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Tuesday, October 18, 2016

The Writer's Life 10/18 - Pillory

Here are ten books written at least in part while the author was in prison. It's from listverse.com, heavily edited by yours truly:
Daniel Defoe, author of Robinson Crusoe, published The Shortest Way with the Dissenters in 1702. It satirized those intolerant of Protestant nonconformists. In it, he proposed it would be more expedient to kill all dissenters rather than passing any laws against them. He was arrested for seditious libel. In Newgate Prison, he composed A Hymn to the Pillory, which was sold in the streets during one of his sessions in one. The poem is believed to have won the crowd over to such an extent that instead of pelting him with rotten food and cutting off his ears - the fate of a prior dissenter, spectators decorated the device with flowers. A biographer said: “no man in England but Defoe ever stood in the pillory and later rose to eminence among his fellow men.”
John Bunyan was sentenced to 12 years for refusing to stop preaching non-conformism. In prison, he completed his autobiography, Grace Abounding to the Chief of Sinners, in 1666 and set to work on The Pilgrim’s Progress, the hugely popular allegory that follows the protagonist, Christian, on a journey from the decadent “City of Destruction” (Earth) to the “Celestial City” (Heaven). The second part of the book follows Christian’s wife, Christiana, on a similar journey.
Thomas Paine's Common Sense political pamphlet played a significant part in the American Revolution. He was convicted of seditious libel against the British government after defending the French Revolution in Rights of Man (1791). In France he was elected to the French National Convention—despite not speaking French—as an ally to the Girondists and enemy of the more radical Montagnards led by Maximilien Robespierre. As the Reign of Terror ensued, Paine was taken prisoner in Paris. From his cell he worked on The Age of Reason, which challenged the authority of organized religion and advocated for deism. Miraculously, he avoided execution, was released after the fall of Robespierre, and returned to America at Thomas Jefferson’s invitation.
The novel, 120 Days of Sodom, was written in 1785 during the Marquis de Sade’s imprisonment in the Bastille. During the famous storming four years later, the work was taken. He lived the rest of his life not knowing what happened to it, dying in 1814. The manuscript was eventually found and published in 1905. Sade described it as “the most impure tale that has ever been told since our world began.” The original piece has since sold for millions of euros. The terms “sadism” and “masochism” derive from it.
Under Gandhi’s mentorship, Jawaharlal Nehru was a prominent leader in the Indian Independence movement, which began the partition of India and the end of the British Raj in 1947. In the years leading up to independence, Nehru was taken prisoner for his involvement in the Quit India movement. He wrote The Discovery of India during his incarceration, 1942–46, with contributions from fellow political prisoners. The book explores much of the history, culture, and philosophy of the country, and argues for sovereignty.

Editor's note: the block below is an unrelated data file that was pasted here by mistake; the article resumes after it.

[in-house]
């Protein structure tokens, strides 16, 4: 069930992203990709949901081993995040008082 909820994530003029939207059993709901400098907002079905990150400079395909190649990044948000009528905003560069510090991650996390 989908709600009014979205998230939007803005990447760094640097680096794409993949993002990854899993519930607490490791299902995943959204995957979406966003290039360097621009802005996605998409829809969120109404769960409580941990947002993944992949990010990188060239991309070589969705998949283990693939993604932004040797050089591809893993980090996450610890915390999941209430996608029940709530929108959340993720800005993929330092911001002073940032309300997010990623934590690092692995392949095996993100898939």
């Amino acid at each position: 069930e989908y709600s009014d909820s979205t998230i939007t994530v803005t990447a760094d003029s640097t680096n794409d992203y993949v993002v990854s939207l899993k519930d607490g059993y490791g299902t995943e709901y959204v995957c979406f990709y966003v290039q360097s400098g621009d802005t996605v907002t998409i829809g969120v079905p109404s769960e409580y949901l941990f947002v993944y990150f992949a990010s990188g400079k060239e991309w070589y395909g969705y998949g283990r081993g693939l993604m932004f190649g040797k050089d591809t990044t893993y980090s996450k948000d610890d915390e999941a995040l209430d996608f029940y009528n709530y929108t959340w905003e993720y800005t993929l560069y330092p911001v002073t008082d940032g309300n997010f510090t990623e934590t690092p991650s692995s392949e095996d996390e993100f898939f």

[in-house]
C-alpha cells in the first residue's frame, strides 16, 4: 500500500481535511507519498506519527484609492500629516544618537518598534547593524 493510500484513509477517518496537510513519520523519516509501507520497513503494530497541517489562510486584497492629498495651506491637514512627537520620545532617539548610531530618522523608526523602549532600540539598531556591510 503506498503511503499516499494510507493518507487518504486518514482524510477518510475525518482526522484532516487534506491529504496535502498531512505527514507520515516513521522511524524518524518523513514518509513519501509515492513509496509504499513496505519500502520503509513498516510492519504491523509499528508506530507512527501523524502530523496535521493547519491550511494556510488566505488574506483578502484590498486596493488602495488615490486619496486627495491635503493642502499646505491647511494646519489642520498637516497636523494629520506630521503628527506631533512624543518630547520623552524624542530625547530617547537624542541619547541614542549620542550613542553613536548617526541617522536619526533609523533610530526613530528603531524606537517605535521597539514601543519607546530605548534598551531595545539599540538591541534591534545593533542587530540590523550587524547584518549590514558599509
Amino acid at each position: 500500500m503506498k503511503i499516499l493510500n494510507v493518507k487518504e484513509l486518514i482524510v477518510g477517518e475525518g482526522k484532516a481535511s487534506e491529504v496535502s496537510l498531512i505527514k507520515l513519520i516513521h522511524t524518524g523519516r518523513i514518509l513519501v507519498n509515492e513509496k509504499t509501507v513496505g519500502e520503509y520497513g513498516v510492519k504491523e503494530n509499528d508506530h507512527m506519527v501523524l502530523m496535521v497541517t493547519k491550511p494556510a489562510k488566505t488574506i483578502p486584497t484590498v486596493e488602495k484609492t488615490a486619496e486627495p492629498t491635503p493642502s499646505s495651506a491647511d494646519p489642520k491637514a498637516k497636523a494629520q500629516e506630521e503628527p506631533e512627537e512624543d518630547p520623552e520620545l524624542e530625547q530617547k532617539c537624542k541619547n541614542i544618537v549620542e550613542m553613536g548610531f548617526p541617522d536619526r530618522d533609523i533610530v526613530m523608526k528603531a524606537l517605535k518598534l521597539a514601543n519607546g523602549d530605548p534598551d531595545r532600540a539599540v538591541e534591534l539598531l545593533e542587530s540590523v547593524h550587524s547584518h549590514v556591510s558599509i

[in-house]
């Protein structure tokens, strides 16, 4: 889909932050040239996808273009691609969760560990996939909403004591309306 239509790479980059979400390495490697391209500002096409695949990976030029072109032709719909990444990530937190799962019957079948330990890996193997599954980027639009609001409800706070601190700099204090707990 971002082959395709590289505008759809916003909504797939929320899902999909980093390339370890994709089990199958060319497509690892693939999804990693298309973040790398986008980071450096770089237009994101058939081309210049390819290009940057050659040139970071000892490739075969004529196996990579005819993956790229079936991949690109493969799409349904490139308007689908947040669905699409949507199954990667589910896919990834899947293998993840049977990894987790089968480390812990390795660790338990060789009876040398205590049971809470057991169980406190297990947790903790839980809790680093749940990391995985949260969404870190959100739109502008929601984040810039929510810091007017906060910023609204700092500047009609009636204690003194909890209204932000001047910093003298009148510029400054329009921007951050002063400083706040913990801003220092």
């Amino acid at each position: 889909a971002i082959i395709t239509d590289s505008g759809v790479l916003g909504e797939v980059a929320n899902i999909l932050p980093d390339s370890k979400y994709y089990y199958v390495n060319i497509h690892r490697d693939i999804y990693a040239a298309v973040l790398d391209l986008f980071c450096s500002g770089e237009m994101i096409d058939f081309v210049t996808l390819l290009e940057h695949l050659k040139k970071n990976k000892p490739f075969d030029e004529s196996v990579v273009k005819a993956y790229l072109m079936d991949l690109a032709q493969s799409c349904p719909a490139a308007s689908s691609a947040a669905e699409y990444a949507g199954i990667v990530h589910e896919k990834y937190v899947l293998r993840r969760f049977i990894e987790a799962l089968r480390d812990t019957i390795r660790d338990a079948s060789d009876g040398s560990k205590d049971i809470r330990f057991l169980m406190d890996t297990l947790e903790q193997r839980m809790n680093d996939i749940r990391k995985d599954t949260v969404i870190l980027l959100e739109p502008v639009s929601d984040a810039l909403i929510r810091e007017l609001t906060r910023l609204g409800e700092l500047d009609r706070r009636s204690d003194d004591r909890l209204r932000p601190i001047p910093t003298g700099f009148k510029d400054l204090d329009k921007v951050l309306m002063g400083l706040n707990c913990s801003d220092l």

Bertrand Russell, a lifelong pacifist, went to jail as a conscientious objector during World War I. He spent most of his six-month sentence writing Introduction to Mathematical Philosophy. One of the 20th century’s foremost intellectuals, he won the 1950 Nobel Prize for Literature “in recognition of his varied and significant writings in which he champions humanitarian ideals and freedom of thought.”
Miguel de Cervantes wrote in the prologue to Don Quixote that the epic tale was “begotten in a prison.” He was locked up for failing to pay his debts, ironically, as he'd served as bookkeeper and tax collector for the Spanish crown after a distinguished military career. The title character is the origin of the adjective “quixotic,” meaning “extremely idealistic and impractical.”
Dominican Friar Girolamo Savonarola was the de facto ruler of Florence for five years. He waged a puritanical campaign against Pope Alexander VI. After denouncing the Vatican’s corruption in 1497, he was excommunicated and jailed for preaching blasphemy. He was tortured on the rack until he confessed that he'd invented his visions and prophecies. His right arm was left intact so he could sign the confession. He was burned at the stake two weeks later. During his time behind bars, he composed Infelix Ego, known in English as “Alas, wretch that I am,” which begs forgiveness from God for his having betrayed, under torture, his deeply held beliefs.
Much of Nelson Mandela's autobiography, The Long Walk to Freedom, is based on the manuscript he wrote during his 27 years in prison. It is one of the best-selling political memoirs of all time. Mandela will forever be remembered as the father figure of post-apartheid South Africa.

Pop quiz: Pillory rhymes with ...? Sorry, couldn't resist.

My thanks to the three ladies who made purchases on this gorgeous indian summer day, and to my Tuesday benefactress, who donated another batch of books that include pictorials on Van Gogh and Georgia O'Keefe, as well as four Hollywood-themed works.
Vic's Short Works: http://tinyurl.com/jy55pzc
Vic's 5th Novel: http://tinyurl.com/okxkwh5Vic's 4th novel: tinyurl.com/bszwlxh
Vic's 3rd Novel: http://tinyurl.com/7e9jty3
Vic's Short Story on Kindle: http://tinyurl.com/k95k3nx
Vic's Short Story Collection: http://www.tiny.cc/Oycgb
Vic's 2nd Novel: http://tiny.cc/0iHLb Kindle: http://tinyurl.com/kx3d3uf
Vic's 1st Novel: http://tinyurl.com/l84h63j
Read Vic's Stories, free: http://fictionaut.com/users/vic-fortezza



2 comments:

  1. Victor, are you contemplating a prison sentence so you can write a book and earn a Noble prize?

    ReplyDelete
    Replies
    1. They're more likely to burn my books.

      Delete